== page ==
Question:What will the sections and content of the site be?Who will you need to produce this piece?Can you write, edit, design and program it yourself?Do you need to hire or bring in people with other skills?What are those skills?Where will you find the talent?How much might it cost?


4. Story Boarding and Site Map:

After you gather and define your content, you should storyboard all the site pages.This is where you think through links and functions like searching, forums, and defining the content, sections and navigation for each page.Never underestimate the value of clear concise navigation.Navigation is an integral part of a site narrative.The focal point of what has been called non-linear storytelling.My goal is to encourage the user to navigate and to interact:users should never be more than two clicks from another section or the ability to search, sound off in a forums, or to the home page.


Question:Can you draw a basic site map?What are the areas of content vs. the areas of function?What are the central elements of navigation and the major content buckets?Donít worry about being fancy; you can draw it by hand.Just begin to try to visualize sitesí architecture and logic.


5. Copy and Design:

Once the site map and the contents are defined, a writer can bring consistent voice and weight to the sections of the site and the designer can create a graphical look and feel for the site.††† Sites are complex and have numerous layers and it is best to clearly define the site map before venturing into this phase.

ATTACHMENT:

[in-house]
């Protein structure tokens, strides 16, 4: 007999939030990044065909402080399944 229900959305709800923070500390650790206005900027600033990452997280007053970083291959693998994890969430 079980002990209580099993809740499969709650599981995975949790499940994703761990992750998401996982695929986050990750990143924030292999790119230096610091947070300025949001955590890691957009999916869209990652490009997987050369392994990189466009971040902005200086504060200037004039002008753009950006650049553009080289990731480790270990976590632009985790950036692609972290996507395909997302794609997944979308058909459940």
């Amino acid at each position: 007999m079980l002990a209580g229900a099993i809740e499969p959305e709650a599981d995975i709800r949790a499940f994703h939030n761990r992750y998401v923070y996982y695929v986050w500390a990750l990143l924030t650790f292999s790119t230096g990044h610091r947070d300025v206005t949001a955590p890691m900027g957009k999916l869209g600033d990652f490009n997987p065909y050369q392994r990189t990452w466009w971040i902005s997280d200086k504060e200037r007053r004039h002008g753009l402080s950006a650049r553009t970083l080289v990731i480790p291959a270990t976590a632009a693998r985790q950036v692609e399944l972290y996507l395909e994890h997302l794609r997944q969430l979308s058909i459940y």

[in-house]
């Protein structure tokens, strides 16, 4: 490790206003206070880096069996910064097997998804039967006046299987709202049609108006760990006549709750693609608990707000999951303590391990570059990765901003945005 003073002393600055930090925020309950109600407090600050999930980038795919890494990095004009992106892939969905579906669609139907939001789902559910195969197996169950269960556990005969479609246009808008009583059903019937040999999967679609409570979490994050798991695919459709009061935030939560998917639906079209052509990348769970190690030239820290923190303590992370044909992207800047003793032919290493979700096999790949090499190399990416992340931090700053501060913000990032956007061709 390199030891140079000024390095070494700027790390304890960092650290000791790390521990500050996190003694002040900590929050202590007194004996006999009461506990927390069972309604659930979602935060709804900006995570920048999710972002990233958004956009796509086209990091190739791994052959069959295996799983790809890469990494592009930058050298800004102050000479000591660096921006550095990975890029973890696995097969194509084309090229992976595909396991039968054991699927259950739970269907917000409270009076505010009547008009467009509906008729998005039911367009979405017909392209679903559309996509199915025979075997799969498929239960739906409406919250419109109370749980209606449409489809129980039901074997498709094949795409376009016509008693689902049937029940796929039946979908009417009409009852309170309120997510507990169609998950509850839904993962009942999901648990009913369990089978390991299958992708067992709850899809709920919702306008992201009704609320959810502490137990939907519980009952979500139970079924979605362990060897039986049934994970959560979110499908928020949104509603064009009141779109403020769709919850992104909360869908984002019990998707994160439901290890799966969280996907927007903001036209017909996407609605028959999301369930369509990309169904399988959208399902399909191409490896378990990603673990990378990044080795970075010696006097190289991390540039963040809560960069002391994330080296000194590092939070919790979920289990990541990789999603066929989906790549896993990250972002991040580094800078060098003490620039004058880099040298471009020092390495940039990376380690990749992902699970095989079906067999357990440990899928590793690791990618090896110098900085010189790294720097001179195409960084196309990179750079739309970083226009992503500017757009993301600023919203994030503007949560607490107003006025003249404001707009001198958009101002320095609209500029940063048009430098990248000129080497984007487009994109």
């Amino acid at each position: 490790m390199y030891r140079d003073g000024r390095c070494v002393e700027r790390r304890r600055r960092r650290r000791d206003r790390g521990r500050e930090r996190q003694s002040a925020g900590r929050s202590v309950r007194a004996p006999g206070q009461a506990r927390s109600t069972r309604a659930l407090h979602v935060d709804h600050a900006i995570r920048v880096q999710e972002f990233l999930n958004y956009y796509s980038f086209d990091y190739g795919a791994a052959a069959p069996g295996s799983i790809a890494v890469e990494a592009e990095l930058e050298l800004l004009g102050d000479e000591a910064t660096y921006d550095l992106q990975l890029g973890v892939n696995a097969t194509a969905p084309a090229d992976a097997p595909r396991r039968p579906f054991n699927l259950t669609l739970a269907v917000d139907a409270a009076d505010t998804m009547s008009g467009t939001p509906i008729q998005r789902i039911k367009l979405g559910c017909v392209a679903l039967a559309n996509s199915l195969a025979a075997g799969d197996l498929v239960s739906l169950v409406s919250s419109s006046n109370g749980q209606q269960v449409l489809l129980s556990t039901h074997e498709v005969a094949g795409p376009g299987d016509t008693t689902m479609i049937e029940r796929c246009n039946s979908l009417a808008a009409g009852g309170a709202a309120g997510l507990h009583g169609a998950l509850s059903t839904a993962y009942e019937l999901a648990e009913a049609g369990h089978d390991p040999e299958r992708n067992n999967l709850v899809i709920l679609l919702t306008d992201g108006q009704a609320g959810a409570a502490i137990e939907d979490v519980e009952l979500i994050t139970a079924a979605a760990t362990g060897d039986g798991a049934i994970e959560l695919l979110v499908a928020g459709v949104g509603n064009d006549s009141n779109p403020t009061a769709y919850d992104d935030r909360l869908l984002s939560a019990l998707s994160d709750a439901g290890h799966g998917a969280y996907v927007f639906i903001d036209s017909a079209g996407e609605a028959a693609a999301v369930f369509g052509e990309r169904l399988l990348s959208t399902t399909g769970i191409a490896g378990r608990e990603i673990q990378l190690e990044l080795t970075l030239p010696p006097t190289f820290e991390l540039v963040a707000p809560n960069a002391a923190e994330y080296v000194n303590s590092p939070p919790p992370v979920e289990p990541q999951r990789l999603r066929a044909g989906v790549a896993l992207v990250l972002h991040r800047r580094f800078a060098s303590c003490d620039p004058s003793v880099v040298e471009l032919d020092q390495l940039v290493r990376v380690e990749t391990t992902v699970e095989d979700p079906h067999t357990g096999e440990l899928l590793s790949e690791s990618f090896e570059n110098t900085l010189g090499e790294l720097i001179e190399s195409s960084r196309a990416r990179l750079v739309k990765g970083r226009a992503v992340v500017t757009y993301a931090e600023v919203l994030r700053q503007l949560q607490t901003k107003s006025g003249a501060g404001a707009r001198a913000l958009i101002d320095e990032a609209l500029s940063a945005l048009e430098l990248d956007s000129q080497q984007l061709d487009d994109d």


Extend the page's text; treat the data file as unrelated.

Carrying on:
Question:Who will do this work?What will you give them?How will you explain their task?What will you pay them?How will you manage them?


6. HTML Markup and Programming:After final copy and design have been approved a production person can build outstanding sections and bring all the elements of the site together.Once the final HTML is complete a programmer can make simple applications such as forms, forums, search, etc. work.†† For technology intensive sites get your programmers involved early, listen and work with them to make your site the best and most functional.


Question:How much time will the site take to build or code?What tools can you use to automate site development?Did you build a template?


7. Testing:

Once the site is complete you should test all the links and programs on numerous platforms.Remember not everyone has high-speed access to the Internet.Design with the lowest common denominator user in mind.Make sites smart and remember the basics:Make every page worth the wait; Always put time estimates and files sizes with large downloads; Create fast and slow paths for graphically intense sites.


Question:What are your criteria for the site working well?How fast does it load?Does it work in different browsers?




Question:How will you publicize your site?How will it link to the rest of your site?Your archive, etc.